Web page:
Market competition continues to accelerate, and it’s forcing manufacturers to require – rather than merely reward – distributors to build robust B2B ecommerce capabilities. While none of us enjoy additional pressure, this disruptor can be used for more leverage to further digital transformation where it may have slowed, or even stalled completely.
In 2018 we began to notice a trend in which large manufacturers seemed to be assessing their distribution channels for digital readiness. But they weren’t necessarily just looking for those B2B ecommerce systems that were designed to generate more revenue or find new markets. In many cases, manufacturers were trying to determine whether their distribution partners are, to put it simply, easy to do business with.
This makes sense. For manufacturers to remain loyal to a particular channel, the channel must demonstrate that it is taking advantage of new technology, with the purpose of ensuring the best possible customer experience. That means being able to achieve the real goals of B2B commerce – making customers more efficient throughout the buying cycle, including having the flexibility to let them buy the way they want to buy.
As competitive pressure continues to rise, manufacturers cannot risk losing brand equity – or revenue – because their distributors lack digital readiness. In years past this may have been an attribute that manufacturers merely encouraged within their channels. Today, manufacturers are choosing to cancel even the longest relationships with distributors who can’t demonstrate they have a digital-ready business model. Or at least a plan to get there. Many distributors may be the exclusive channel for a particular region. Losing a manufacturer relationship could actually be life-threatening to their business, making this disruptor business critical.
For that reason, distributors are beginning to re-evaluate their current B2B commerce capabilities and the C-suite within these organizations may open up the purse strings a little more generously as well. While you need to maintain forward momentum, it’s still important to proceed with caution. This is not the time to throw a chunk of money toward a massive tech stack that may or may not fit your company and your goals. (We’ll talk more about tech stacks later on in our disruptor series)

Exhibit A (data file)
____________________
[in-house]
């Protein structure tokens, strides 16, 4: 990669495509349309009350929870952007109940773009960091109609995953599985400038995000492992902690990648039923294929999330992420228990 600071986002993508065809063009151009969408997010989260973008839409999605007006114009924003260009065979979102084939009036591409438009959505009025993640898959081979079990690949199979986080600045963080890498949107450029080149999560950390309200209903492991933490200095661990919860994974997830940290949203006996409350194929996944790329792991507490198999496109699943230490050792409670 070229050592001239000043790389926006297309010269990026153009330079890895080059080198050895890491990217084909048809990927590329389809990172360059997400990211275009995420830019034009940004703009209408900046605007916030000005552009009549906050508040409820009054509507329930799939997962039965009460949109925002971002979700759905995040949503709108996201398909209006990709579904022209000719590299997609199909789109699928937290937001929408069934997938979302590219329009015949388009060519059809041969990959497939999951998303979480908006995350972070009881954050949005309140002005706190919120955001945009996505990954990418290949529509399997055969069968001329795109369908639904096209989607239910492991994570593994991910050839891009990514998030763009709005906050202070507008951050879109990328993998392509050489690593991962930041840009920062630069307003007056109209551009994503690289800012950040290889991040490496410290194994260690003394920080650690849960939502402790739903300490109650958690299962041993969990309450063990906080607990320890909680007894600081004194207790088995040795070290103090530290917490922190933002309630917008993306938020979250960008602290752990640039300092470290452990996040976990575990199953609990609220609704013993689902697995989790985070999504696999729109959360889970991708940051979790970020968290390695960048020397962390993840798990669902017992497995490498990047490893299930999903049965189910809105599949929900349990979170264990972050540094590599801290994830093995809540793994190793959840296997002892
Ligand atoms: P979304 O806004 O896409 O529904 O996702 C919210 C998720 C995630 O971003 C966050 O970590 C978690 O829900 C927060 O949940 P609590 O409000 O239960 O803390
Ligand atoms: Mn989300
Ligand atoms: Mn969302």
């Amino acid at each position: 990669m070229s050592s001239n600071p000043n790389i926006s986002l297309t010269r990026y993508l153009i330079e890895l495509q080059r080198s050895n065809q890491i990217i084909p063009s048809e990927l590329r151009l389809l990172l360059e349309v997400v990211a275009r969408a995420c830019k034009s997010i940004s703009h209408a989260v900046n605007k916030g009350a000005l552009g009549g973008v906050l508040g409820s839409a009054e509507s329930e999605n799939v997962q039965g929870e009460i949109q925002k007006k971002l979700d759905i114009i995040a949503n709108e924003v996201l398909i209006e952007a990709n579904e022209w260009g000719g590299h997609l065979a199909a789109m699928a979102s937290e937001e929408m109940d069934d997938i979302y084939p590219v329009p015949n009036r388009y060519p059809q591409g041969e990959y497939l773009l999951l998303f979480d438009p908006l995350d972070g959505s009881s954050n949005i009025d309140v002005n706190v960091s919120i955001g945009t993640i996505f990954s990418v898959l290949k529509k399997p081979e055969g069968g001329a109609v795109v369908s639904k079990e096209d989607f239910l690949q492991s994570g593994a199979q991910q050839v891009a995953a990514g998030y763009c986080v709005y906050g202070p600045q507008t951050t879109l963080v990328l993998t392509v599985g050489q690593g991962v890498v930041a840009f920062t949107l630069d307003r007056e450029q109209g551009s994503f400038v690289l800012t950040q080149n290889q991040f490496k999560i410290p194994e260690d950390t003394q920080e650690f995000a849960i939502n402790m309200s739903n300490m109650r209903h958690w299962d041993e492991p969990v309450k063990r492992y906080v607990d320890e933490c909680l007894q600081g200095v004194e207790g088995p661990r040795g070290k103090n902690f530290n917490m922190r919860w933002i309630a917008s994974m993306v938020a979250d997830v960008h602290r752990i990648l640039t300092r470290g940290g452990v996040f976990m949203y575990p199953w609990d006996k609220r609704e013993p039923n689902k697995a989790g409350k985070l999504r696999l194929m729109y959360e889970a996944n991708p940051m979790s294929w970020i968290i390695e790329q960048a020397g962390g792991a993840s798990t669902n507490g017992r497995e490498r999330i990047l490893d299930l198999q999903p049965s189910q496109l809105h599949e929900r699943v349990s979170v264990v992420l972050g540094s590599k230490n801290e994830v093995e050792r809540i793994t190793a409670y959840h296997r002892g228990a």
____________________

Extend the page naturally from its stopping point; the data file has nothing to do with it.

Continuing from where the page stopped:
As you build a strategy to meet this disruptor – and turn it into a major opportunity – there are some key aspects of B2B ecommerce you should be considering:
Make sure you understand the main differences between a B2C user experience and that of a B2B buying cycle. Many B2B commerce platforms were actually created to meet the needs of a B2C environment. Don’t fall for the bells and whistles! First, ensure that the goals of your new B2B commerce efforts meet the needs of B2B in terms of efficiency and productivity as well as revenue.
Not all solutions are designed to handle integration into an ERP and other critical backend systems. Although it’s definitely an unglamorous point, many B2B ecommerce projects have been completely stalled by obstacles to integration, particularly if those systems are older. You must be able to create accurate, streamlined processes for accessing, pulling and updating data between the commerce system and the backend.
Ignore any solution that promises “simple customization” to meet the core functional needs of your B2B ecommerce system. Core B2B functionality needs to come out of the box, not created once the software is installed. Take time to assess those required core functions, and use them to evaluate your potential options. This includes things like catalog management, which continues to be an important part of any distributors’ business both traditionally and digitally.
As the rate of change within the industry continues to pick up steam, it’s important to not only be flexible, but also stay current and that can only happen easily with cloud-based solutions. Manufacturers are not going to assess their distributors just once. Digital readiness will be measured on a continual basis, and trying to keep up with internal software is a lost cause. Cloud technology goes far beyond hosting, and helps easily update software when and how the distributor chooses. It’s typically also a much more cost-effective choice for a small to mid-sized distributor.
If your manufacturers have announced they have begun to assess the digital readiness of your organization, the pressure can be intense. But it can also provide the necessary incentive to kick start your B2B ecommerce initiatives this year. Just make sure as you work to harness this disruptor, you do it carefully and strategically. Reacting too quickly, causing a poor choice of technology, can be disastrous. We’ll learn more about this in our next disruptor in the series.